• Elevated risk of stroke, heart attack, diabetes, obesity, hypertension, heart disease, higher blood pressure, and potential heart enlargement.

Factors Affecting Snoring Intensity

Age, weight, and lifestyle habits play a significant role in the soundtrack of our sleep. As individuals advance in age, there is a tendency for the intensity of snoring to increase. This may be due to anatomical changes in the throat and airway, which can lead to breathing pauses and an increased risk of sleep apnea.

Being overweight, alcohol consumption, and sleep apnea are factors that contribute to noisy snoring and disordered sleep breathing. There’s a strong correlation between body weight and the intensity of snoring. Research indicates that snoring is more prevalent in individuals who are overweight or obese. Furthermore, abdominal obesity has been found to have a significant association with snoring.


As we age, the probability of snoring tends to rise, becoming more pronounced after the age of 30. This increase is due to anatomical changes in the throat that contribute to snoring. The changes include:

  • Weakening and sagging of the tongue and muscles around the airway, which can obstruct sleep-time breathing

  • Changes in muscle tone elasticity

  • Increase in the size of the uvula

  • Sagging of the roof of the mouth tissue

All of these changes contribute to snoring.

Middle-aged individuals, particularly those over the age of 30, are at a higher risk of developing snoring issues and sleep apnea syndrome. Continuous positive airway pressure (CPAP) therapy may be recommended for some individuals to alleviate snoring and sleep apnea symptoms.


The relationship between weight and snoring is noteworthy. Excess weight or obesity can result in an increased amount of soft tissue in the mouth and throat, elevating the likelihood of snoring. The accumulation of fat in the neck area can also obstruct the airway during sleep, leading to snoring and potential sleep apnea.

Excess weight can impact the respiratory system by inducing volume loss and a decrease in lung compliance, leading to a reduction in airway size and tone. Moreover, excess weight can lead to the accumulation of fat deposits in the neck, potentially obstructing the upper airway during sleep and contributing to sleep disordered breathing.[2.2_2]]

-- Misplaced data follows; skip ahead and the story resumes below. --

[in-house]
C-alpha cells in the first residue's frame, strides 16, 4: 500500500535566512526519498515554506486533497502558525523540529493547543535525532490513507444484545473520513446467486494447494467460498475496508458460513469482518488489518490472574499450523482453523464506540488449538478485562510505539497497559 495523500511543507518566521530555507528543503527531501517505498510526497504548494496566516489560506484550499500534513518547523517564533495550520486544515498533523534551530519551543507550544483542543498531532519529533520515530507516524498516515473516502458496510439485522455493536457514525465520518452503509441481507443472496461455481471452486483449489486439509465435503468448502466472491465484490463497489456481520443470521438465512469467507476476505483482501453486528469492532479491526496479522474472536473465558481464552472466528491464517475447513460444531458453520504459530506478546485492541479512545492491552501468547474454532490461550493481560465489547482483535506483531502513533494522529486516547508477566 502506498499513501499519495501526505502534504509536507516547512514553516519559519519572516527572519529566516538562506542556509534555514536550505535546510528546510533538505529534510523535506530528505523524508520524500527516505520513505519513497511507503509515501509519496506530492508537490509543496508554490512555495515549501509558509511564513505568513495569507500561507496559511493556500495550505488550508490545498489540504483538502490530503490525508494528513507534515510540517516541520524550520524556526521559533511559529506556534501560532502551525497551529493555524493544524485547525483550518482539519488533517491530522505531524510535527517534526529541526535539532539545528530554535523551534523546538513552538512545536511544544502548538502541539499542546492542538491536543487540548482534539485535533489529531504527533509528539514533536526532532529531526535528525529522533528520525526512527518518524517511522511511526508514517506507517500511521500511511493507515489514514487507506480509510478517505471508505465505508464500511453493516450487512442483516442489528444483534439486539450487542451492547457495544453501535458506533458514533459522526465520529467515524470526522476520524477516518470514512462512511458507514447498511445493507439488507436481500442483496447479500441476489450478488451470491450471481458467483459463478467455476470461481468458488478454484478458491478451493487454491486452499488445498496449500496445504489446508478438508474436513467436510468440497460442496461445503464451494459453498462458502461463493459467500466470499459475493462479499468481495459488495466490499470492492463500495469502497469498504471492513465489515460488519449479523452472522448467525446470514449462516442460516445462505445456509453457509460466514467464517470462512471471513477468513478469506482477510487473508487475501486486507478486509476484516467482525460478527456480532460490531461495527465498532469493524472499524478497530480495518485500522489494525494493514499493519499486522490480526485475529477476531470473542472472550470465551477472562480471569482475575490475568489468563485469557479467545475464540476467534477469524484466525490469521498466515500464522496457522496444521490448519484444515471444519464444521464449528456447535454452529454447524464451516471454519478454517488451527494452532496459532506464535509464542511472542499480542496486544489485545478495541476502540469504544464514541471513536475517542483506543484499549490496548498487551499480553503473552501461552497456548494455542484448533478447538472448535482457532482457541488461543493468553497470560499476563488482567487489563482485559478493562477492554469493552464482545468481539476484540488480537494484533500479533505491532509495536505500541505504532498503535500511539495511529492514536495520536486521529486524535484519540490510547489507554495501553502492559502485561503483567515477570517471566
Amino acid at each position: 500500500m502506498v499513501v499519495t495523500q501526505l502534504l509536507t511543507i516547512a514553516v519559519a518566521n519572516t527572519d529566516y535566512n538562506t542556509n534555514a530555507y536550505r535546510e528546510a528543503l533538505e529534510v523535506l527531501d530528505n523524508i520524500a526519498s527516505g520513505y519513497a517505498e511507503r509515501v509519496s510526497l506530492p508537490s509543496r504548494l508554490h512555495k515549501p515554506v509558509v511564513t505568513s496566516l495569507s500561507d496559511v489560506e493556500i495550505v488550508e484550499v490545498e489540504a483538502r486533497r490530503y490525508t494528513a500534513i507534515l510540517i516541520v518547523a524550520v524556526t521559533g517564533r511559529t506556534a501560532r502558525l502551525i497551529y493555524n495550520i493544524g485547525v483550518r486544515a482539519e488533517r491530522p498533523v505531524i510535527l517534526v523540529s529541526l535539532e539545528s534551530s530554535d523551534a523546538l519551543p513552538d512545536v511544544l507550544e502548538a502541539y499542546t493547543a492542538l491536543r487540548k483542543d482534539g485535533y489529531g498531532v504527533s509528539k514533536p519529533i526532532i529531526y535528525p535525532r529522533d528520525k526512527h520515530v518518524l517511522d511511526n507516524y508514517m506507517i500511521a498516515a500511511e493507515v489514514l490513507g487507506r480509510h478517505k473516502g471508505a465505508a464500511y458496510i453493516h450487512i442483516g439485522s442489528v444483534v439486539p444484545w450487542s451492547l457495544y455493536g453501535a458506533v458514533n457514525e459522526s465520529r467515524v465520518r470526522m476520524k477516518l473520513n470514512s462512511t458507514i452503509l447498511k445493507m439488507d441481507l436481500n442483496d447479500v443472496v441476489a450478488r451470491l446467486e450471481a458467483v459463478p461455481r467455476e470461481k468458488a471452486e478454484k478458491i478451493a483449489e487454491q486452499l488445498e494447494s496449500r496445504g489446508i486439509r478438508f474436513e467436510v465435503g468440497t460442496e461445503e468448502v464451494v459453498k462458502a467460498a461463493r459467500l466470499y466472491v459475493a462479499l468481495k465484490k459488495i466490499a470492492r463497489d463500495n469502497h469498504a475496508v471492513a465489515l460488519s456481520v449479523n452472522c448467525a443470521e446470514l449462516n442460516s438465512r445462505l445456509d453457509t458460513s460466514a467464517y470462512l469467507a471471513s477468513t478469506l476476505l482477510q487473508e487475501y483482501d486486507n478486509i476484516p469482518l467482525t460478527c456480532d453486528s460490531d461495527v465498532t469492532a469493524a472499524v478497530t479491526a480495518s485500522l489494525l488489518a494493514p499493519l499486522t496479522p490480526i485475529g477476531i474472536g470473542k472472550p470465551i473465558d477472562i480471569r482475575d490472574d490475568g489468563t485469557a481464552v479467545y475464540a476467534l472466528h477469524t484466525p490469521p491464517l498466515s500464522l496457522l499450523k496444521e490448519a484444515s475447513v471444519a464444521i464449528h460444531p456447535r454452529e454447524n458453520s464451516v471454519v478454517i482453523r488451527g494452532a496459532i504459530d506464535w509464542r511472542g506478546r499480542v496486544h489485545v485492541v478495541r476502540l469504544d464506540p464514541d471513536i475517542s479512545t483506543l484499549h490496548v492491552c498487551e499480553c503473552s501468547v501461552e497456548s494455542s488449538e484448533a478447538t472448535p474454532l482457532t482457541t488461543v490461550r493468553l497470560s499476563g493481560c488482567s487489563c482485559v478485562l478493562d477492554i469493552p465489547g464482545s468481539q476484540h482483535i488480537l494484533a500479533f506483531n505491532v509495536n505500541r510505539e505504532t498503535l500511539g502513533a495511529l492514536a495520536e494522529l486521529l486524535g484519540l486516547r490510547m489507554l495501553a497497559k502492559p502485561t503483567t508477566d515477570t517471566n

Lifestyle Habits

Lifestyle habits exert an influence on snoring by contributing to the constriction of the airway. Behaviors such as obesity, smoking, and alcohol consumption can induce relaxation of the throat muscles and the accumulation of fatty tissue in the throat. These alterations impede the airway, leading to more frequent and louder snoring, and sleep disordered breathing.[2.3_1]]

Specific sleeping positions, particularly on the back, can exacerbate snoring by allowing the tongue and soft tissues to retract into the throat, further constricting the airway. Hence, making changes to our lifestyle can significantly help in minimizing snoring.

How Snoring Decibels Compare to Other Sounds

Illustration comparing snoring decibel levels to common sounds like vacuum cleaners and lawn mowers

Comparing the decibel levels of snoring to everyday sounds can provide a better understanding of its magnitude. Snoring can be as loud as:

  • a vacuum cleaner at 70 dB

  • a lawn mower at 90 dB Other prevalent sounds that resonate at similar noise levels to an average snoring session include:

  • honking cars

  • barking dogs

  • palatal flutter.

This comparison gives us a tangible understanding of the noise levels associated with snoring.

Health Risks Associated with Loud Snoring

Photo of a person using a CPAP machine for sleep apnea treatment

Loud snoring may indicate sleep apnea, a potentially dangerous disorder in which breathing repeatedly stops during sleep. The most prevalent indication of sleep apnea is loud snoring, accompanied by breathing pauses and gasping for breath.